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Including a Right of First Refusal in Your Estate Plan by Davis Law Group PC

Including a Right of First Refusal on Property in Your Estate Plan

February 7, 2022 Douglas Davis

Client have occasionally asked us whether their estate plan can include a right of first refusal (ROFR) on assets in their estate.

To illustrate this issue, here’s a hypothetical scenario:

The Family Farm

Brad and Nancy have owned and operated a farm for decades. As they’ve gotten older, their youngest son, John, has helped them manage the farm – mostly pro bono – because of his love for his parents and the farming business. John is sentimentally attached to the farm, which also served as his childhood home, and doesn’t want to see it leave the family when his parents are gone. Brad and Nancy also don’t want the farm to leave the family, but since their other children have not shown any interest in owning or operating the farm, leaving it entirely to John seems unfair to the other two children as it accounts for over 50 percent of the value of their entire estate. In order to give equal shares of the estate, the farm would need to be sold and each child takes 1/3 of the profit.

The solution to the farm being sold outside of the family is for Brad and Nancy to provide a Right of First Refusal to John in their estate planning documents. This would ensure that John has the opportunity to purchase the family farm before it is put up for sale to the public. There are two ways to do this through estate planning.

Estate Planning Document Approach

The first approach would be to create a ROFR provision in their wills or living trust. An example ROFR statement may say something like “At my death, I instruct my Trustee (or Executor) to provide John with the right to purchase the Family Farm under the same terms and conditions made by an independent third-party offer on the property. If John fails to exercise that right and enter into a contract to purchase the property after 30 number of days, this right terminates and my Trustee may accept the offer from the independent party making the initial offer.”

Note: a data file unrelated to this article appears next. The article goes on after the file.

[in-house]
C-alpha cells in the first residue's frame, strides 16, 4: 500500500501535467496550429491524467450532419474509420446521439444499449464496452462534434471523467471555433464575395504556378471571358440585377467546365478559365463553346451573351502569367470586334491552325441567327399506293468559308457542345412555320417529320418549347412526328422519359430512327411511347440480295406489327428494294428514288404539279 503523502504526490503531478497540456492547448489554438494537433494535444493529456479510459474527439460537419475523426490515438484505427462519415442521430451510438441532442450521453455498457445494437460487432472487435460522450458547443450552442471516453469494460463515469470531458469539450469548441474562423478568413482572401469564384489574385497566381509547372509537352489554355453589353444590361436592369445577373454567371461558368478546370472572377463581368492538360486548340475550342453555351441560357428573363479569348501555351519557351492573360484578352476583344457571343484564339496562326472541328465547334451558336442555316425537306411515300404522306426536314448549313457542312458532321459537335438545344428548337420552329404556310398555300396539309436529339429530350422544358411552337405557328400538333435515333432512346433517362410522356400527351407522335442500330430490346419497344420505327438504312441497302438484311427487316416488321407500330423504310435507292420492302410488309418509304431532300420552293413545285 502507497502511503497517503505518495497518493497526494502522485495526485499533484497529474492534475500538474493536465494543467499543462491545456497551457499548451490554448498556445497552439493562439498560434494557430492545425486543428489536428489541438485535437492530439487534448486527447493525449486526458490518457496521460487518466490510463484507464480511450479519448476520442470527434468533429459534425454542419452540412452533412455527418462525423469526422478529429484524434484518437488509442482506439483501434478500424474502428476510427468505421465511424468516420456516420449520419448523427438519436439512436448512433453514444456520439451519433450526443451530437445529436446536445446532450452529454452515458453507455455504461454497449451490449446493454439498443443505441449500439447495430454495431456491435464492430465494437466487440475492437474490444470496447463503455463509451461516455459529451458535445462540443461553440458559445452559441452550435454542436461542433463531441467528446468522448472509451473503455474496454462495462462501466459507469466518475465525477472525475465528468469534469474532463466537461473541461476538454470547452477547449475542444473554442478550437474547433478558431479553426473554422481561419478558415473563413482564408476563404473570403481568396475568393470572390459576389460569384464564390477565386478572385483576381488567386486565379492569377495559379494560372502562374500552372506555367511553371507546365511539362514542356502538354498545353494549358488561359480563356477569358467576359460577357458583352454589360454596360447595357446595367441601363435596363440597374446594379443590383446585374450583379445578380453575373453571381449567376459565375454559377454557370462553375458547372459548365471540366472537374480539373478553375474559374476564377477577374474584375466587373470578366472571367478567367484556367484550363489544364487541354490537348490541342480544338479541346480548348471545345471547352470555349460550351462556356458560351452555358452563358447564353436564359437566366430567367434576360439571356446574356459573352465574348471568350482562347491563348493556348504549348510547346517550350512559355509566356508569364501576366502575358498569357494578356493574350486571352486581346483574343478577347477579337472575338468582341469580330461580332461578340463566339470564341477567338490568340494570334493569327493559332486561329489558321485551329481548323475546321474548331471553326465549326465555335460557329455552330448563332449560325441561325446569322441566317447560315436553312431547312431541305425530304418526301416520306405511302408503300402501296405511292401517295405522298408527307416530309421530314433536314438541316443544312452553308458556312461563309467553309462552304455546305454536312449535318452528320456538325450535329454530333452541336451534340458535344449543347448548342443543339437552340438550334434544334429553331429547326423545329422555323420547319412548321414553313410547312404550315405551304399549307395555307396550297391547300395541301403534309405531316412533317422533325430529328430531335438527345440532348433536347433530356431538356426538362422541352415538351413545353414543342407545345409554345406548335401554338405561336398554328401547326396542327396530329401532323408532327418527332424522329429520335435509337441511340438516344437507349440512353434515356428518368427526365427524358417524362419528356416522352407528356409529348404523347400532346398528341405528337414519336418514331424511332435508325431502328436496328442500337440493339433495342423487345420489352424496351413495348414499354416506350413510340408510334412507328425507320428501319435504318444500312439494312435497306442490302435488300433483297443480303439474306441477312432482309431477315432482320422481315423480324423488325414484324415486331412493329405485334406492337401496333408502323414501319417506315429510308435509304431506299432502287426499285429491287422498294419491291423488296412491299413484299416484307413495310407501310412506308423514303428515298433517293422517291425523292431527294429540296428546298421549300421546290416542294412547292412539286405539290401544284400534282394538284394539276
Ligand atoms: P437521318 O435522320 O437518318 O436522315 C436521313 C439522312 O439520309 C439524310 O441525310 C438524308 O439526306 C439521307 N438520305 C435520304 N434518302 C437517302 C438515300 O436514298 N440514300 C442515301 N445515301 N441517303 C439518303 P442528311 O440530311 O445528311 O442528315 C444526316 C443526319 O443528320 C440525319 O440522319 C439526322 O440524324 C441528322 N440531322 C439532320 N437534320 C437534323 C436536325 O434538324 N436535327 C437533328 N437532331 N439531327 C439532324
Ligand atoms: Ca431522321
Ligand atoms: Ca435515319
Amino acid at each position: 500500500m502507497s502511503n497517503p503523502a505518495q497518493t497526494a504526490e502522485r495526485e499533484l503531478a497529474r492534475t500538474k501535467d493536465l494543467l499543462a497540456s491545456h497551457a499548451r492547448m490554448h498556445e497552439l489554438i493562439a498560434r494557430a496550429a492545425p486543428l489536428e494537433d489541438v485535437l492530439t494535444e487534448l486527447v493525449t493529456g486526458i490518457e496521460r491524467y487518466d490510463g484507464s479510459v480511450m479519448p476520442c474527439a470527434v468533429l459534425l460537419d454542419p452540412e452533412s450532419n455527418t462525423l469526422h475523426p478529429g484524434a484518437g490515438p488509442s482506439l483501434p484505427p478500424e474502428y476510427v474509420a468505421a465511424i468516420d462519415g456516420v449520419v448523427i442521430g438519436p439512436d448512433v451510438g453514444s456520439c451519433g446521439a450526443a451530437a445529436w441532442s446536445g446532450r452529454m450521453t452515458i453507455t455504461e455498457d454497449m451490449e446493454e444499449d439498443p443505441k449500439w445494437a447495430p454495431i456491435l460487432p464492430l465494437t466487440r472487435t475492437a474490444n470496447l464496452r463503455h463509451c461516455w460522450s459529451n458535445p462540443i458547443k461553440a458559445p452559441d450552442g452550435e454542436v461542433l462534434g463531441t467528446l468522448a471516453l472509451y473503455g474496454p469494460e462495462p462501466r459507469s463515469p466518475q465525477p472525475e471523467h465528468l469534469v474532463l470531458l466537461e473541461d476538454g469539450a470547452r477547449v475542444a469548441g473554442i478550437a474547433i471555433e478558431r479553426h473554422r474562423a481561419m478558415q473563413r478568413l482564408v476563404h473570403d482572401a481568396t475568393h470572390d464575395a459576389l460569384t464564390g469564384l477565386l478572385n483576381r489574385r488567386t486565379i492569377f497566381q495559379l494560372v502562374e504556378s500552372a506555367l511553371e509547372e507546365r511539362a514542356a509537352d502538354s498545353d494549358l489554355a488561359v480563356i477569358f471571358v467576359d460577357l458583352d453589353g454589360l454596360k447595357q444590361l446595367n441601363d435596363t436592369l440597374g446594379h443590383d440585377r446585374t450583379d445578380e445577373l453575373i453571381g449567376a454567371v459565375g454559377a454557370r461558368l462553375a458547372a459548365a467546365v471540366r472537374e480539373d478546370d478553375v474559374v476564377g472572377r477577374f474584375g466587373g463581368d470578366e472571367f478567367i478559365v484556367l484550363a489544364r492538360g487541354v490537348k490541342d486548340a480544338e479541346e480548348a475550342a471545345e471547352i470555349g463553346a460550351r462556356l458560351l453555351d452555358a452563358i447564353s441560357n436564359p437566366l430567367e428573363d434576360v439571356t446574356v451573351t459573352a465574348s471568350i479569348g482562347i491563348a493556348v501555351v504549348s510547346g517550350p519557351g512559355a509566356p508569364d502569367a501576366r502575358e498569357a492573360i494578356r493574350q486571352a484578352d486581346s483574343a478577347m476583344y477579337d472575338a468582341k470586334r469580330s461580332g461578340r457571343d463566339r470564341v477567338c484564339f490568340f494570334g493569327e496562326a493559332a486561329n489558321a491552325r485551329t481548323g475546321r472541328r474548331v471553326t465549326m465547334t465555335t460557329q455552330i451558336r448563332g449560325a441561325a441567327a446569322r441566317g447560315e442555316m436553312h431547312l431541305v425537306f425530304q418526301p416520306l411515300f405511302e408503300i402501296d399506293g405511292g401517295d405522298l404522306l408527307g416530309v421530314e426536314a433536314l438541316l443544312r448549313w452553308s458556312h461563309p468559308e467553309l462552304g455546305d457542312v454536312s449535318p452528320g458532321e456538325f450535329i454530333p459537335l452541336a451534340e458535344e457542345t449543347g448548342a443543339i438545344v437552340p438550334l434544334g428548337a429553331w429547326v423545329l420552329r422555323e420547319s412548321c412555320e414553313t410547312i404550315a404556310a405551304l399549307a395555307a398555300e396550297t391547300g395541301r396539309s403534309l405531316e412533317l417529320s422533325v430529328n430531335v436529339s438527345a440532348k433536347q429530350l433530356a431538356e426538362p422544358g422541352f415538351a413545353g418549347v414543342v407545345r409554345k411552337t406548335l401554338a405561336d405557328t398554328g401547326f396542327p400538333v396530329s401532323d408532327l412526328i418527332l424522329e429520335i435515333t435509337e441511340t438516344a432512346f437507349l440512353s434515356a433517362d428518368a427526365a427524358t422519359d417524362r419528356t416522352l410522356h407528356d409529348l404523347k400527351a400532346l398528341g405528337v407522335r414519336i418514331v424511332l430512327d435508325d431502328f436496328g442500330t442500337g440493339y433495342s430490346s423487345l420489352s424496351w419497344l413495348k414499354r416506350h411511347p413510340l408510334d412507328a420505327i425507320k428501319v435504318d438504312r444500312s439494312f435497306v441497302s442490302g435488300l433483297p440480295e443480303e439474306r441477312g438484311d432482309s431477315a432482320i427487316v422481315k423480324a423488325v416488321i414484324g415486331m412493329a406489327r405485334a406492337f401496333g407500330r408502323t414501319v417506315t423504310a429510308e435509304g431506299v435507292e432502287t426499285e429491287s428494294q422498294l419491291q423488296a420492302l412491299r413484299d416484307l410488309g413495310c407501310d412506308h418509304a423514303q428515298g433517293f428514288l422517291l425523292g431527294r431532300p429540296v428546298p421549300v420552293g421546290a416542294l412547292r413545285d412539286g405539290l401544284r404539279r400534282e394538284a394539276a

While the exact language would need to be more precise with a bit more detail, that is one simple example of how it could be stated. The ROFR would allow John to make an offer of fair market value, ensuring that the other children receive a fair portion of the value of the estate.

Of course, if John decides for whatever reason to not exercise his ROFR within the time period provided by his parents, then the right would expire. At that point, the trustee could list the property for public sale, and when sold, a third of the profit would go to each child.

An advantage of handling a ROFR through the estate planning documents is that if circumstances were to change in the future, Brad and Nancy could always amend the documents to remove this provision – giving them final and ultimate control of the farm property.

 

Contract Approach

The second approach that could be used is a separate contract between John and his parents. In this scenario, the farm would be owned by Brad and Nancy’s trust. The trustee of the trust (which could be either Brad, Nancy or an independent party) would be a party to the contract with John, in which Brad and Nancy could grant the ROFR to John in exchange for an agreed-upon sum of money. Once the contract is signed, a Notice of Right of First Refusal could be recorded with the county recorder to put the public on notice that before the farm can be sold, it will have to be offered to Jake first according to the terms of the agreement.

This is a useful approach if both parties wanted to have a greater assurance that the property would be sold to John with less ability for Brad and Nancy to change their minds without the legal consequences of breaking contract.

Should You Include a ROFR In Your Estate Plan?

A ROFR is a useful legal tool to ensure that certain types of property end up in the hands of those who value them most while balancing a family’s desire to fairly distribute accounts and property among other loved ones. However, ROFRs must be carefully drafted whether placed in a will or a trust or drafted as a contract. A poorly drafted ROFR can create more problems than it solves, so proceed with caution and make sure you consult with an experienced estate planning attorney. Such legal counsel can provide much needed guidance and drafting expertise when creating a ROFR for your situation.

At Davis Law Group, our experienced estate planning attorneys would be happy to discuss how we can help you leave your property to those you care about and to leave the legacy you want to leave. We are available for in-person and virtual consultations, so contact us today to set up an appointment.